'9/11 plotters still alive and planning'
Those who plotted the attacks on World Trade Centre on Sept 11, 2001, are still alive and planning to carry out more terror strikes, a top US military general has said.world Updated: Aug 28, 2009 02:32 IST
Those who plotted the deadly attacks on World Trade Centre on September 11, 2001, are still alive and planning to carry out more terror strikes, a top US military general has said.
"The people behind that deadly day are still at it. They live and plan and train in safe havens along the Pakistan-Afghanistan border," Navy Admiral Mike Mullen, Chairman of the Joint Chiefs of Staff, said.
"They would like nothing better than to see either country or both fall prey to the grip of an extremist ideology. To the degree we let them succeed, we let ourselves become vulnerable," Mullen said in his address to the 91st annual American Legion Convention, Louisville, Kentucky.
"My mission, the one currently given to me by the President, is to prevent that from happening. And that's what we're going to do," Mullen said.
While Pakistanis are themselves waging their war against extremists, Mullen said, in Afghanistan, the war being waged to defeat Al-Qaeda and its extremist allies is led by an international security force with Afghans.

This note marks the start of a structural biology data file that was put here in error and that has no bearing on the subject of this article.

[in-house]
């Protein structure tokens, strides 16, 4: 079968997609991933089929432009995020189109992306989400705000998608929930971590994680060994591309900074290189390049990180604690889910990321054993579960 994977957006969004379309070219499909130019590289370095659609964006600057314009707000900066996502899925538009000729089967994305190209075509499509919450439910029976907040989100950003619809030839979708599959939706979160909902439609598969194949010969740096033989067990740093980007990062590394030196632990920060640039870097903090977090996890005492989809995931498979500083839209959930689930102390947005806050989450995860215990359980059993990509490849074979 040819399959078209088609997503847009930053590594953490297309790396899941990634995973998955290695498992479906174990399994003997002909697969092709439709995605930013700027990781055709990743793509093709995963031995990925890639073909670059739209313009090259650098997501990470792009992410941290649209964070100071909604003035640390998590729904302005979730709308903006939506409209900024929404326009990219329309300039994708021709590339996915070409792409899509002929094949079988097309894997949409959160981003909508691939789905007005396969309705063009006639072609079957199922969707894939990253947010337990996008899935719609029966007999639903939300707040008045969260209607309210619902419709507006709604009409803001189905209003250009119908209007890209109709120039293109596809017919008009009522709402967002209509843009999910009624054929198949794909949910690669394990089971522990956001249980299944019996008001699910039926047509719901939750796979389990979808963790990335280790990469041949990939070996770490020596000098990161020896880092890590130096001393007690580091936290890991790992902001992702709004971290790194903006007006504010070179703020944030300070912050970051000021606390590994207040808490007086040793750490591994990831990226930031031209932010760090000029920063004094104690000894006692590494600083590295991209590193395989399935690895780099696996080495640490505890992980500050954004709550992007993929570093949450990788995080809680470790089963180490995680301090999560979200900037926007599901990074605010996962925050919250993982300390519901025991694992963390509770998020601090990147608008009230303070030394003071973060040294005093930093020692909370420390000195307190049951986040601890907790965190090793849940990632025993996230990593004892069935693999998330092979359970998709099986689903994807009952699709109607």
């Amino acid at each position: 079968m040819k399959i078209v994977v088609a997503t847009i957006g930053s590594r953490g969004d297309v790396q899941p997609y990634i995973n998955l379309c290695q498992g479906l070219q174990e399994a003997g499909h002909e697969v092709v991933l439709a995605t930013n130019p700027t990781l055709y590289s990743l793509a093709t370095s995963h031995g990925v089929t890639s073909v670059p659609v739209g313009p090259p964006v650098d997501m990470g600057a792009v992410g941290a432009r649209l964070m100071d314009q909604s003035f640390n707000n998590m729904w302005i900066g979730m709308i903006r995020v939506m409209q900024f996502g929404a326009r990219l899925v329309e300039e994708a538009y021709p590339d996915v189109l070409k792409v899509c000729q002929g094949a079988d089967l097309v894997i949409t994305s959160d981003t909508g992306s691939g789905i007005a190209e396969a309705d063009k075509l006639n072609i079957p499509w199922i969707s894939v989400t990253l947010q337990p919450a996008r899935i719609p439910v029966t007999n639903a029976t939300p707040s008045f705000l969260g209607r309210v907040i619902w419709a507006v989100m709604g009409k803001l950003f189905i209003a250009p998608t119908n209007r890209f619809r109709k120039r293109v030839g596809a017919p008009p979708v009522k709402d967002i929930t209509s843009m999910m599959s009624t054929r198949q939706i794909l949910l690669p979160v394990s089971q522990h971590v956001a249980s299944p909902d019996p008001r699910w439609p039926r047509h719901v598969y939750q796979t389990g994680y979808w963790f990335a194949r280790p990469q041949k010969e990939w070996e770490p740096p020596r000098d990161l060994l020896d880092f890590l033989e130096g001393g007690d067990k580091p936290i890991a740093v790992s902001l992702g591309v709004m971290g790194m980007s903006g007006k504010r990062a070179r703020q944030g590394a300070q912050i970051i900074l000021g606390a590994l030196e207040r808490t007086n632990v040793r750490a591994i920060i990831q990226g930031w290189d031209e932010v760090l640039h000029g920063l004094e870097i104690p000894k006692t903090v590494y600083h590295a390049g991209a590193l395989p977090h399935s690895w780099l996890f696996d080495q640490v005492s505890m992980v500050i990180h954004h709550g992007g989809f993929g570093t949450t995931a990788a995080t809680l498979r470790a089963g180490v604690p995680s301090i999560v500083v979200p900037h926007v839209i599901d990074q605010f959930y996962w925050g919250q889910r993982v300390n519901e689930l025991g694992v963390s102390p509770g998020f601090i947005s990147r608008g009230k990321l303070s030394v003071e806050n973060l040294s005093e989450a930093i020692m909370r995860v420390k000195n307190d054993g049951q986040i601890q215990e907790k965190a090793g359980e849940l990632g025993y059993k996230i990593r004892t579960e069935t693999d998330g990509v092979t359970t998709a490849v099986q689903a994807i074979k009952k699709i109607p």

"We have got to help them. That is why I ordered the establishment of a Pakistan-Afghanistan coordination cell, inside my own staff, to work exclusively on the issues of that region, to stay engaged," Mullen said.
The Pentagon has established a special training facility to train army officials exclusively for Pakistan and Afghanistan.
"Believe it or not, it's easy to lose focus in the Pentagon. And to rotate officers in and out, not only of Afghanistan in general but the specific areas within the country, so that they can become familiar faces and names, so they can build trust," he said.
"The unique challenges of irregular warfare are highly complex; a struggle for the people's confidence. So in today's fight, as leaders, we must show a sense of urgency. We must engage with resolve. And we must be patient to reap the benefits of our work together," Mullen said.